“By excluding competitors from the market, it may have had a negative impact on innovation. This reduction in choice and innovation is harmful. It’s harmful to consumers and is illegal under EU competition rules. To address these concerns, Apple offered a set of commitments earlier this year,” she said.

“Over the last month, we tested a package, we got feedback on whether the remedies could work, if they could address our concerns. The issue raised a lot of interest. Many banks, app developers, card issuers, financial associations gave us their feedback. We looked very carefully at those comments, and we asked Apple to improve their commitments. Then Apple offered improved remedies, and here we are today, making those remedies binding on Apple.”

Details of exactly how Apple’s enhanced its January offer following industry feedback are set out in the Commission’s press release — but they include committing to:

  • Removing the requirement for developers to have a licence as a Payment Service Provider (PSP) or a binding agreement with a PSP to access the NFC input;
  • Evolving the HCE architecture to comply with evolving industry standards used by Apple Pay;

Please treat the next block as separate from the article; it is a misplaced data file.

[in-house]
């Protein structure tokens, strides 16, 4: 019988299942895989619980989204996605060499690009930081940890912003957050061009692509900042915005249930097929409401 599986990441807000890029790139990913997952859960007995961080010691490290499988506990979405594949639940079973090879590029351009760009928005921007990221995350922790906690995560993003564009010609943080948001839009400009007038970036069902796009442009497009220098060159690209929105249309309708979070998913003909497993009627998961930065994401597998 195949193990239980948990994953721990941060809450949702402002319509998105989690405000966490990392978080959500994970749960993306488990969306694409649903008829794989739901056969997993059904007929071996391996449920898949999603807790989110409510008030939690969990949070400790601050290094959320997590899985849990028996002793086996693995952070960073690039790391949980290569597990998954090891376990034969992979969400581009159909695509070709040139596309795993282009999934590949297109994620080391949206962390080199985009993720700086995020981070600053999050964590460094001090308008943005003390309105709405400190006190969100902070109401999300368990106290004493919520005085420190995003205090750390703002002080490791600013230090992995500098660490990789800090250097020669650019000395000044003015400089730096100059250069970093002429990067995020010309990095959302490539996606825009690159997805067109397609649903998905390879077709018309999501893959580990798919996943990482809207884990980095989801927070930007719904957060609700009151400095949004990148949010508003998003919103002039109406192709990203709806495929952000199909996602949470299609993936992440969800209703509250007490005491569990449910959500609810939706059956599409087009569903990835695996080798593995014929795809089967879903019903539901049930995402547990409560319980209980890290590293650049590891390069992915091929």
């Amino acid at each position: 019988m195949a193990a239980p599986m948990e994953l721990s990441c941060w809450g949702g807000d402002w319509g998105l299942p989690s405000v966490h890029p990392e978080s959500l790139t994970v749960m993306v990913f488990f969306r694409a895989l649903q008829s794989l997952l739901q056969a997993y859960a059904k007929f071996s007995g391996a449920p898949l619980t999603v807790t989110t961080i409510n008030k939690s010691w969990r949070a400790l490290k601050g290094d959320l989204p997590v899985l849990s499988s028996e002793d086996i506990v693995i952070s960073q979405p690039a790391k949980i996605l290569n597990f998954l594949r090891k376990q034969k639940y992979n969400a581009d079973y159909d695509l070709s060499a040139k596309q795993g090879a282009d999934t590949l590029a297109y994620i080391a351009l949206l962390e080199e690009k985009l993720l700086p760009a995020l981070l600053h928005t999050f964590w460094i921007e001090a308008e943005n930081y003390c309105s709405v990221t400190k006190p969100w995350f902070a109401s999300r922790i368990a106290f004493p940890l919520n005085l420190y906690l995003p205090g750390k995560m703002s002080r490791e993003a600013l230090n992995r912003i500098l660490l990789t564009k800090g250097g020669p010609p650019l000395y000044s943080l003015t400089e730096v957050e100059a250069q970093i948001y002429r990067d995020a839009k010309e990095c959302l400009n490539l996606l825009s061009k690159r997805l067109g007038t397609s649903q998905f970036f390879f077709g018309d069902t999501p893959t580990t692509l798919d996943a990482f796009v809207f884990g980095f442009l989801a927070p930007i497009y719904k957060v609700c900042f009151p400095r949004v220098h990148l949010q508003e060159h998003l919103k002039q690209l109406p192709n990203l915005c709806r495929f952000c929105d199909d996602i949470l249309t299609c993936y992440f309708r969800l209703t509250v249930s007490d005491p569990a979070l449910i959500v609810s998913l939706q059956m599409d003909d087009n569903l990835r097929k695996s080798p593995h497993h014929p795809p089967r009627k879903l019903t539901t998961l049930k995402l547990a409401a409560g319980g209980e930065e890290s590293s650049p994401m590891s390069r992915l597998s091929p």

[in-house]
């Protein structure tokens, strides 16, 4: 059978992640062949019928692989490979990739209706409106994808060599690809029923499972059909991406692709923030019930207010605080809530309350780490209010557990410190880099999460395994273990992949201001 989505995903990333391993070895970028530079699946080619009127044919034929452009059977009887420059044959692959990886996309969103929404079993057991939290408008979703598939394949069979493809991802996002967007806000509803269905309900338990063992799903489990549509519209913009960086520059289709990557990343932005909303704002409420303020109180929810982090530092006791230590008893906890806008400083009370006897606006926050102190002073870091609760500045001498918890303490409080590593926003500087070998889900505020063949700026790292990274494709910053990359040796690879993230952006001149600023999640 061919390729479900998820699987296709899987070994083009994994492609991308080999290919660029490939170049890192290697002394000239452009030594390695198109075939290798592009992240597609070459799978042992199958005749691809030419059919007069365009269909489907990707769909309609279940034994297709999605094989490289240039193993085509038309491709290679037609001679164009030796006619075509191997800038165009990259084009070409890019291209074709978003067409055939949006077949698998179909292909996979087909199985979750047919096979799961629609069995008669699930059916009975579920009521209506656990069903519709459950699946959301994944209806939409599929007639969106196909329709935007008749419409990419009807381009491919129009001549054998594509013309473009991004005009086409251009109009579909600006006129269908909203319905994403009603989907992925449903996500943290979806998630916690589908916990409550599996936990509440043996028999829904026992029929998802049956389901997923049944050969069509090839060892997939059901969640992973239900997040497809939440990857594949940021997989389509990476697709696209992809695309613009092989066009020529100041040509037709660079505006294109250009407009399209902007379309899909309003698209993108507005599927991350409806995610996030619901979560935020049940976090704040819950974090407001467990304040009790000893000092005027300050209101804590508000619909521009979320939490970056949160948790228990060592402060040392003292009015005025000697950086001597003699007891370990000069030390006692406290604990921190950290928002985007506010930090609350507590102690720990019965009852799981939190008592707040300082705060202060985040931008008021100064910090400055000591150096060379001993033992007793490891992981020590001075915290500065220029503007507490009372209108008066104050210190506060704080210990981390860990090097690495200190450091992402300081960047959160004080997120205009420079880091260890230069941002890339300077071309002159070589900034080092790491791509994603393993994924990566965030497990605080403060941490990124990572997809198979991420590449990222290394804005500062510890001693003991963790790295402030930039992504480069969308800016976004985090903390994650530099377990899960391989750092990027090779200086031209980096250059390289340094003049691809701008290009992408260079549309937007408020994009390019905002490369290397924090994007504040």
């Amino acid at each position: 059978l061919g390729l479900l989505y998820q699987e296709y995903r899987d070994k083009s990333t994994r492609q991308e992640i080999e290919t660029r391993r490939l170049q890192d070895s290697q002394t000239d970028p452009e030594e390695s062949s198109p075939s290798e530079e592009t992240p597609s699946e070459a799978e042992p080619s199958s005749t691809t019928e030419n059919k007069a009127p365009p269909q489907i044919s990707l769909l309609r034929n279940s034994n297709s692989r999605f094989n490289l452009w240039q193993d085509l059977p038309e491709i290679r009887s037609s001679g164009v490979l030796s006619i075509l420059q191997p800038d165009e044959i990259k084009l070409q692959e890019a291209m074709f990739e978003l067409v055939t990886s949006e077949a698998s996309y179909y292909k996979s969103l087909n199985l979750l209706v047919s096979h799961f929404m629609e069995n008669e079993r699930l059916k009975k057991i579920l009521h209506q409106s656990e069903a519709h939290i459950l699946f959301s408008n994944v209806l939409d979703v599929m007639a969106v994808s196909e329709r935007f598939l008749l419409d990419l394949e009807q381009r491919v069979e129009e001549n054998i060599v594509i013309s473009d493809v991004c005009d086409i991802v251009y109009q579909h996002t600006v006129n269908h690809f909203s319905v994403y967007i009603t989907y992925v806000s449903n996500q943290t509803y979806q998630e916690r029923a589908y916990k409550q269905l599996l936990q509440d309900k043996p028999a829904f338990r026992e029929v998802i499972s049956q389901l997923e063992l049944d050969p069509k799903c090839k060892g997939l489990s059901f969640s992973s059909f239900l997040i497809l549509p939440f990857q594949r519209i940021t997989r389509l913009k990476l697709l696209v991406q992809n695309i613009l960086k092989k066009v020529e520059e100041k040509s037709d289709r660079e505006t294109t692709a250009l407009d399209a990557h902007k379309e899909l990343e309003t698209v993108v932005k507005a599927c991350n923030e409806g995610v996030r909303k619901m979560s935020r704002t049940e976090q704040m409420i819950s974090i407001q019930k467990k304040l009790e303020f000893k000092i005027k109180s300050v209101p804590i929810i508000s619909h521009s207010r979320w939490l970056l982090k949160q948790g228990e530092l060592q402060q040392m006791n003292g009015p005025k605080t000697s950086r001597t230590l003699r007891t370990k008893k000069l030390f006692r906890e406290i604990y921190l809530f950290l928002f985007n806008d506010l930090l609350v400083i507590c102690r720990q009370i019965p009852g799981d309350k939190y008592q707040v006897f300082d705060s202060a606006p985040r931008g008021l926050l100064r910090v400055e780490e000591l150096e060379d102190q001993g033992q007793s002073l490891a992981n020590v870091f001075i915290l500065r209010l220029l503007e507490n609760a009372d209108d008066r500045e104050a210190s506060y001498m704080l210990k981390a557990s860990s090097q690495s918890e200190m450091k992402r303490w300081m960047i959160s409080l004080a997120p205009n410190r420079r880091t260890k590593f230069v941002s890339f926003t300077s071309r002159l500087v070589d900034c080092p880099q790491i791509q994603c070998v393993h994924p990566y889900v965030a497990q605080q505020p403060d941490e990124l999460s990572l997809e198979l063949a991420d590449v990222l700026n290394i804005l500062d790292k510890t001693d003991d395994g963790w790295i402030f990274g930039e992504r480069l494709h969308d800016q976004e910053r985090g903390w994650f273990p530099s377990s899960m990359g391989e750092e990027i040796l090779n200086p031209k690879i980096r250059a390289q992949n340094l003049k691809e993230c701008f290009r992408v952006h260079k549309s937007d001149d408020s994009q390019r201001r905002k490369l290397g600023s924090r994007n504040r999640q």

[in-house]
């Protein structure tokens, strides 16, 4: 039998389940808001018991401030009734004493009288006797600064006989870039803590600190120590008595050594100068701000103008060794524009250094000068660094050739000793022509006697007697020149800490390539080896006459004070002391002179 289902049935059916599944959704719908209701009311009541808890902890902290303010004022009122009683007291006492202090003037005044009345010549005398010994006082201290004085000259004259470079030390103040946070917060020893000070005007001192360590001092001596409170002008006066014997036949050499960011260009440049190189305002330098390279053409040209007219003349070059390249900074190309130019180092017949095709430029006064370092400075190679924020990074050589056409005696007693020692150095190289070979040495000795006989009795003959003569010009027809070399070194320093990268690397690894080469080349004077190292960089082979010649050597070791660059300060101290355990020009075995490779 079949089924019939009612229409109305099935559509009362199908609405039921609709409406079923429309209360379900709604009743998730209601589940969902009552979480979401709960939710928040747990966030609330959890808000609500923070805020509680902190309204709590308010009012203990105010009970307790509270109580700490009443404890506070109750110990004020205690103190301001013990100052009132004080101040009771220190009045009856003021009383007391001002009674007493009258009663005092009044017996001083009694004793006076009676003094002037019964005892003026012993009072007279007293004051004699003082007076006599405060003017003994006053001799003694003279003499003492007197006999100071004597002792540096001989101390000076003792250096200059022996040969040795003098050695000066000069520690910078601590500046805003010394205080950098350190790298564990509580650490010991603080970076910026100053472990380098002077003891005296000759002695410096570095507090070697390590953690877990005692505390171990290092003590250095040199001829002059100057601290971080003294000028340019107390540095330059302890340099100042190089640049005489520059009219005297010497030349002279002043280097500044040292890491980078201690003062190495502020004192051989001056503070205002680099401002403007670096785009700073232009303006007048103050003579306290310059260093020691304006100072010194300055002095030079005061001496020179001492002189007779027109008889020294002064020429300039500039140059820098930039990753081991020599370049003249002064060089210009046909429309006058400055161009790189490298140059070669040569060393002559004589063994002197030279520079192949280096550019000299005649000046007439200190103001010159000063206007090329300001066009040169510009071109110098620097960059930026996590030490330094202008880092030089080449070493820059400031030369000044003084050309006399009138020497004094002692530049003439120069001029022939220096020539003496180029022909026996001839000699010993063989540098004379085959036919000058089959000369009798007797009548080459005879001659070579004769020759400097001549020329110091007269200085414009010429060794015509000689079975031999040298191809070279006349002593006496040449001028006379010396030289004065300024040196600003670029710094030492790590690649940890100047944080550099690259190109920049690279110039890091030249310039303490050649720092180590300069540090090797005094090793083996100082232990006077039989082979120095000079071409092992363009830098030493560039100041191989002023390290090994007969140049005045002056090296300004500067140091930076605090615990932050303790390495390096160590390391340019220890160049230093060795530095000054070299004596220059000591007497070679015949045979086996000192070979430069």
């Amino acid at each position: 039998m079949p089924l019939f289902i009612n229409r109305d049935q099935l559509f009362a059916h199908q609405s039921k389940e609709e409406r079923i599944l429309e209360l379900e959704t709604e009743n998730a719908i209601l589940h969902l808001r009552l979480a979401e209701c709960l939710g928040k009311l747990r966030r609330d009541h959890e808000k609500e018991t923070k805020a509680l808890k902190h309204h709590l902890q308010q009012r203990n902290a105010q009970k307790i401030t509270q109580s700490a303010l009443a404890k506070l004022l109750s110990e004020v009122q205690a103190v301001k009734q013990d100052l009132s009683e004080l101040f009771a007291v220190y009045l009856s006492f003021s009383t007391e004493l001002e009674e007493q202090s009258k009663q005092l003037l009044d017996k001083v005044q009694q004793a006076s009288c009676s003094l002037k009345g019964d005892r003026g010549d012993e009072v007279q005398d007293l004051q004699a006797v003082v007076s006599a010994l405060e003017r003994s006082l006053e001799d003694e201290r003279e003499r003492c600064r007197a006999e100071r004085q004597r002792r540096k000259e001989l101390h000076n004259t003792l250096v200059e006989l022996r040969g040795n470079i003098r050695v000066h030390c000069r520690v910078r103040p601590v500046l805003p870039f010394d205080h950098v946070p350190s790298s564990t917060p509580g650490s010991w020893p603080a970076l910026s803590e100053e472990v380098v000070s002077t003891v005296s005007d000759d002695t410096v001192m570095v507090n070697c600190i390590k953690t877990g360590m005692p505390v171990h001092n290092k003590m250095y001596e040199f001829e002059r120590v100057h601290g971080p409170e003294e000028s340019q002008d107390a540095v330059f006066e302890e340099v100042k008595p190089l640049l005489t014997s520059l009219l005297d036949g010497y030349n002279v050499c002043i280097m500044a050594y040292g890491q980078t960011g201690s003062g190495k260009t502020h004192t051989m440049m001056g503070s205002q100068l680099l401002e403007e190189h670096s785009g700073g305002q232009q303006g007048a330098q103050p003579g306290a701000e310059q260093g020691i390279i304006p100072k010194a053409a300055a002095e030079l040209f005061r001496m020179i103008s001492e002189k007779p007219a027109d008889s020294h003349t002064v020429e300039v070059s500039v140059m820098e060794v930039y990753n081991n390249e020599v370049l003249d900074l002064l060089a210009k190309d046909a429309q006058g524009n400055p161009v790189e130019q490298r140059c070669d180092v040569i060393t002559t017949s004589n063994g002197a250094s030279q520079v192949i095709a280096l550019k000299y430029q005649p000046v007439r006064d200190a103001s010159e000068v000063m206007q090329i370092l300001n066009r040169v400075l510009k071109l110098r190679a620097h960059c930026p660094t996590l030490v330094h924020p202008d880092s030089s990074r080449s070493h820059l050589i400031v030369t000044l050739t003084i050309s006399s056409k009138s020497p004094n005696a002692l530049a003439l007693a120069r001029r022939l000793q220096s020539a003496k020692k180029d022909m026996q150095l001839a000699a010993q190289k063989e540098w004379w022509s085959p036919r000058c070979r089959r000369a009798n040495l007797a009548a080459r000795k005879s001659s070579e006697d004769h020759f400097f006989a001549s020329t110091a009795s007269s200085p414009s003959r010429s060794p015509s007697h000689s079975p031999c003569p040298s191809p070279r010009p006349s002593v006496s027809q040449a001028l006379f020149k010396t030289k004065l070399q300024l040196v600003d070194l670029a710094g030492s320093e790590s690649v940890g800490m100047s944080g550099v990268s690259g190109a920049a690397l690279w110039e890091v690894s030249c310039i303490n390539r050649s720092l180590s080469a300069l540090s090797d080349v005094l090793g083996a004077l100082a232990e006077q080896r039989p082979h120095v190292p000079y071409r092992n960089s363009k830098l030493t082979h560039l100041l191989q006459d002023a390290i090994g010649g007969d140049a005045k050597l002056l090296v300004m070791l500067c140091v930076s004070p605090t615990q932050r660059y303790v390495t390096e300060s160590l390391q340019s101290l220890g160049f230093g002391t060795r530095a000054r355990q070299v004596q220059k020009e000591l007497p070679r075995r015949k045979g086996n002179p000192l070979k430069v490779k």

• And shortening deadlines for resolving any disputes, among others.

Since the EU opened the Apple Pay antitrust case the bloc has passed an update to its competition rulebook which is intended to boost the contestibility of digital markets by applying upfront obligations on a number of major platforms, including Apple’s iOS, so that tech giants cannot block competitors from accessing key infrastructure they operate. EU lawmakers want the Digital Markets Act (DMA) to speed up the process of resetting digital dominance and restoring competition to tipped markets.

Shortly after the EU announced it was consulting with industry stakeholders on Apple’s Apple Pay offer, the company suggested the changes it had proposed also comply with DMA requirements.

Vestager said Apple’s commitments on Apple Pay that the EU has accepted go further than what’s required by the DMA. “For instance, they include monitoring and dispute resolution resolution mechanisms,” she noted, adding: “This shows that antitrust enforcement goes hand in hand with the DMA.”

“From now on, Apple can no longer use its control or the iPhone ecosystem to keep mobile wallets out of the market. Competing wallet developers as well as consumers will benefit from these changes, opening up innovation and choice while, of course, keeping payments secure.”

The commitments are binding on Apple for 10 years. Failure to abide by them could be met with stiff penalties.

Reached for comment, an Apple spokesperson sent this statement: “Apple is providing developers in the European Economic Area with an option to enable NFC contactless payments and contactless transactions for car keys, closed loop transit, corporate badges, home keys, hotel keys, merchant loyalty/rewards, and event tickets from within their iOS apps using Host Card Emulation based APIs. Apple Pay and Apple Wallet will continue to be available in the EEA for users and developers, and will continue to provide an easy, secure and private way to pay, as well as present passes seamlessly from Apple Wallet.”